Exploring Other Roads

Monday Morning Musings:

“We especially need imagination in science. It is not all mathematics. Nor all logic. But is somewhat beauty & poetry.

–Astronomer Maria Mitchell (1818-1889

“In the middle of the journey of our life

I found myself astray in a dark wood

where the straight road had been lost sight of.”

–Dante Alighieri, The Divine Comedy, Inferno, Canto I

 

PIA21891_SaturnRings

“This image of Saturn’s rings was taken by NASA’s Cassini spacecraft on Sept. 13, 2017. It is among the last images Cassini sent back to Earth.”

 

This wild, verdant world

home, a pale blue dot

it travels,

we travel,

through time and space

never a straight road

explorers, we send you out

on a thirty-year mission

(here, bombs and missiles)

there, you meet your fiery death.

Did you have last thoughts, I wonder,

as you plunged

compelled by forces beyond your control

mission completed

no more floating tin can

our eyes and ears

seeing what we cannot see

 

what if you could speak your mind–

would you share our wonder, or

cry at the beauty of the rings of ice?

The eye of the beholder,

the hard problem and reality,

what do we actually perceive

(with our limited senses)

And yet

And yet

And yet–

we have music, art, poetry

the imagination to see beyond

to wonder if there are ghosts flitting around us

and what it is we cannot see

 

We, who are constantly seeking

asking who we are

and what is out there

(the truth?)

yet so limited by greed, ignorance, fear.

the artificial borders of nations

when the world dies,

will it matter that we are American, Russian, or Thai?

or that we believe in one god, many, or none?

that our skin is olive-tinged, milky-white, or the color of café au lait?

We follow straight roads to disaster

when perhaps we should try a different path—

a scenic route

create a new map

wonder

We eat pita and hummus

Vietnamese takeout

homemade pizza

multicultural dining

in a xenophobic world

admire the science and math—

dough that rises—a chemical reaction—

but the first time someone made bread—imagination!

Could a space alien creature appreciate the perfection–

melted cheese, tomatoes, basil, and crisp crust?

We drink wine,

admire the color, taste smell

created by another chemical reaction,

We watch science fiction

and imagine what could be,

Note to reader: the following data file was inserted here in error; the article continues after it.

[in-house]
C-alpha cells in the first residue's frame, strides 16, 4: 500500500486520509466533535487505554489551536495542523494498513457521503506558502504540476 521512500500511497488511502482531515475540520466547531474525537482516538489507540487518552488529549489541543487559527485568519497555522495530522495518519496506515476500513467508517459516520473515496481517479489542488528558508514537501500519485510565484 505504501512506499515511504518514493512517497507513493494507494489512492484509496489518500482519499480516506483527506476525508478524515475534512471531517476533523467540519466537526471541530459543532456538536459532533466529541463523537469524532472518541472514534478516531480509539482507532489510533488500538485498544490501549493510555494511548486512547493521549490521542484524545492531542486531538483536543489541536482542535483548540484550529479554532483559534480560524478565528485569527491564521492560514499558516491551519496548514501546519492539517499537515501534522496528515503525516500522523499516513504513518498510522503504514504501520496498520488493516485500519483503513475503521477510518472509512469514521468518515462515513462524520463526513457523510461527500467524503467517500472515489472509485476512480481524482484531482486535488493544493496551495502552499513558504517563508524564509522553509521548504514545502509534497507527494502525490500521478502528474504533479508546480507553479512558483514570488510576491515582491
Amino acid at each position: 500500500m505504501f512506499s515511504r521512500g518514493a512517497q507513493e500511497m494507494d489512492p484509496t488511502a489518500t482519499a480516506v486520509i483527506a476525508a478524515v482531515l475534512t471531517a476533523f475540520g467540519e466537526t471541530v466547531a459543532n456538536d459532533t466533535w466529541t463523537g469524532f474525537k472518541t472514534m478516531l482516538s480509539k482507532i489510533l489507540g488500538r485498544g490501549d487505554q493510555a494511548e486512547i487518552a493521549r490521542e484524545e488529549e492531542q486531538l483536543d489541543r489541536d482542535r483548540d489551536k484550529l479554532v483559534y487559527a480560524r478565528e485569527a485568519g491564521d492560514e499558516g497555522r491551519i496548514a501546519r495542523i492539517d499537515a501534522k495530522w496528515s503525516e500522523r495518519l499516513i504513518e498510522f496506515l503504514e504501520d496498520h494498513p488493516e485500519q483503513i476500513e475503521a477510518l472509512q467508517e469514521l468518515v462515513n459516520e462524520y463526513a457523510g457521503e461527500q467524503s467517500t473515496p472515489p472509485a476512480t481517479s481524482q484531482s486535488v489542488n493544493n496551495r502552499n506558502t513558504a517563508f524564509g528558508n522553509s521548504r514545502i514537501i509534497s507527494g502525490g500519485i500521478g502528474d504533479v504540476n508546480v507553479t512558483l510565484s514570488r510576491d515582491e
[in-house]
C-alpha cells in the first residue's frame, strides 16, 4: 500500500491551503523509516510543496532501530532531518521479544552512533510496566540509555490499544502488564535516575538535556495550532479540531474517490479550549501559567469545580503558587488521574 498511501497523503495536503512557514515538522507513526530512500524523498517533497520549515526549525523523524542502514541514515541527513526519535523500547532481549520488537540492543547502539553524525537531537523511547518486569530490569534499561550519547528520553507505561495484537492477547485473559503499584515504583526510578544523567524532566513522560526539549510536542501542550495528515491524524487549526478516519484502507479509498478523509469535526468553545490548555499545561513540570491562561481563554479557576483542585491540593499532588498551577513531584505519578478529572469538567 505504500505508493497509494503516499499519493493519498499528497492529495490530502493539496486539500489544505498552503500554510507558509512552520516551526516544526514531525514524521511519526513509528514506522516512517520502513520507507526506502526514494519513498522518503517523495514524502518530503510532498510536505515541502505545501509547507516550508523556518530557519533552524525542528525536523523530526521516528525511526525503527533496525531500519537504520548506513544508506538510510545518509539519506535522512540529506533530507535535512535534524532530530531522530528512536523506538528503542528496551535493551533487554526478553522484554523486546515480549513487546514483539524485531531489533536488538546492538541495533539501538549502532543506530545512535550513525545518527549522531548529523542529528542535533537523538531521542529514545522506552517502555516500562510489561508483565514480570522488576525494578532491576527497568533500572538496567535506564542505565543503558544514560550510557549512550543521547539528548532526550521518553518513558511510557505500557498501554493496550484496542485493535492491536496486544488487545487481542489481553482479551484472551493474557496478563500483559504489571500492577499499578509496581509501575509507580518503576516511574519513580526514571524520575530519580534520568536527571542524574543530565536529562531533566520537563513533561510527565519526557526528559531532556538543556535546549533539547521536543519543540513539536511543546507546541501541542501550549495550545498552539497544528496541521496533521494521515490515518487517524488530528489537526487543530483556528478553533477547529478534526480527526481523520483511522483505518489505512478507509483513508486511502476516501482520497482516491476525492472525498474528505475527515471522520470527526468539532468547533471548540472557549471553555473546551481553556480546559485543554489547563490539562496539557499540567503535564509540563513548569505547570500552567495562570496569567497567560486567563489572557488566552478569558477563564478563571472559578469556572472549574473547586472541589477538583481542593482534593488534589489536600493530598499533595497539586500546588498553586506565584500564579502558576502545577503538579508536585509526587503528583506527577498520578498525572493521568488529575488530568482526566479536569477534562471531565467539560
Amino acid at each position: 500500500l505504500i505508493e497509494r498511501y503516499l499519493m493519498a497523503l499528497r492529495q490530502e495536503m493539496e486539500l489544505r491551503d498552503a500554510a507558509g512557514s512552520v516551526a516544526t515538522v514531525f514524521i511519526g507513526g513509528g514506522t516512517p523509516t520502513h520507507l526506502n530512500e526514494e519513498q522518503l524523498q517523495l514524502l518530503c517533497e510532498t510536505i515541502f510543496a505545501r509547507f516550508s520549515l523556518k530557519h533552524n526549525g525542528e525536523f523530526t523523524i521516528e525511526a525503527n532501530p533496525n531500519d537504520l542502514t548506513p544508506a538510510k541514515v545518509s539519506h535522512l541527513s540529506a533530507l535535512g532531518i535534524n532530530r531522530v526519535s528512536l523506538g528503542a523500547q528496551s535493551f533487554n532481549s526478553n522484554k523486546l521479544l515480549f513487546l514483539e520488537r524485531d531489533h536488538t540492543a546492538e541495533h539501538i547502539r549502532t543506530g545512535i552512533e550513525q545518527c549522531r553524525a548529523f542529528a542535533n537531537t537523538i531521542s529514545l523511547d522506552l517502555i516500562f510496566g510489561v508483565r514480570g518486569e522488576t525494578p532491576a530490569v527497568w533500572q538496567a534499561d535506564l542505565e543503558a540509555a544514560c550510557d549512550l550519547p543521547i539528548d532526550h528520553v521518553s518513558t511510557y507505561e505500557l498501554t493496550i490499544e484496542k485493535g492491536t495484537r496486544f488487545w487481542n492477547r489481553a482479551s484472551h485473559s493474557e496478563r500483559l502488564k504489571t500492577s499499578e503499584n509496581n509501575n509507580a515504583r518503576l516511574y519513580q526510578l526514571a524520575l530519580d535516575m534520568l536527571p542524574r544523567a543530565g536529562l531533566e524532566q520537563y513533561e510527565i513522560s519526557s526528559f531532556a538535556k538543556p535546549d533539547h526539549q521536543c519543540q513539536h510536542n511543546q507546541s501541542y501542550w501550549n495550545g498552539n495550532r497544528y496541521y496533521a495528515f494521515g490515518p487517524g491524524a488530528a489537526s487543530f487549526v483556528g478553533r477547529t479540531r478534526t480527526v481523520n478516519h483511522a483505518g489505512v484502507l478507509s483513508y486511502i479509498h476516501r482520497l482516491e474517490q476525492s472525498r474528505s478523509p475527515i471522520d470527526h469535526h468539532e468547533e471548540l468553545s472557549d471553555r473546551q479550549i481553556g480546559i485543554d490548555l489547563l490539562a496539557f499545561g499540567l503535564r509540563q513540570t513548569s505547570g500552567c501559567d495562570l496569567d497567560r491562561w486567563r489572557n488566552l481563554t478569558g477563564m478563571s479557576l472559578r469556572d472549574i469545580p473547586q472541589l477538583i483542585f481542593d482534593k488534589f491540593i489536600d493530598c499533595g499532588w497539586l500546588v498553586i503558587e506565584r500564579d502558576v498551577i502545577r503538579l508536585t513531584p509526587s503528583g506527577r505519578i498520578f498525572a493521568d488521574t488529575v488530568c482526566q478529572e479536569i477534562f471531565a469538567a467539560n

perhaps better, perhaps not,

(oh, but we could use those Star Trek captains)

perhaps there are other timelines and dimensions,

worlds we cannot see,

Cassini has traveled—not a straight road—

to see rings and moons

a wonder of science and determination

But I see the beauty of those rings,

imagine how they might sing

 

I read and write

about the terrible things people do to one another

dominating bodies, looking for control

we watch a documentary about Vietnam

fights over territory

nations looking to control

the falling of dominos

in senseless violence

bombs, death, and destruction

time going backwards in film

filled in by imagination,

fast forward

and where does the road lead?

look at the science

look at the logic

look at the road

and check for a course correction–

But

look for the poetry and art

the beauty in the stars

listen for the humming of the moon

 

IMG_6565

 

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18 thoughts on “Exploring Other Roads

  1. So true: “when the world dies, / will it matter that we are American, Russian, or Thai?” Those lines struck at my heart.
    And there is so much beauty and poetry in science. When I looked up in the sky and saw the Total Solar Eclipse last month, all I could think was how beautiful it was. It took my breath away, tightened my throat, made my eyes weep. It would take a poet to describe the experience.

  2. When the world dies, I don’t suppose much of what some think is important (or not important) will matter at all. I love your humming moon. It’s beautiful, and looks almost like a painting. Your food images have made my hungry (yet again!). I marvel at your talent to come up with such beauty in your prose and poetry and images while working with such brutal subject matter. ♥

  3. I like the inspiring words of Maria Mitchell. Science is often discovery and making choices, ones that lead off into the “wild blue yonder.” The discovery of pita, hummus and the rising of bread with yeast all seem like a fun experiment. . . I wonder if it is ever taught with the poetic visions you give us? 🌺 smiles and hugs, Merril!

  4. Those Cassini photos are indeed heart-stopping. I keep going back to look at them.
    I love the change of perspective here, far away imagination working overtime, to the little details that make a life. If only we could see the larger picture in the small…(K)

  5. It takes a heart of ice not to be moved by your intrinsic musings. Then, of course, I moved in even closer as you delved into food, and your mouth-watering pizza. It’s true, if what we eat, is who we are, then are we not all Chinese, Mexican, Italian, etc? All parts of each other; united in sustenance. Outstanding post yet again, Merril — heaps and heaps of intriguing bits to ponder. I won’t sleep tonight. Haha! Kidding but not really. 😆 😫

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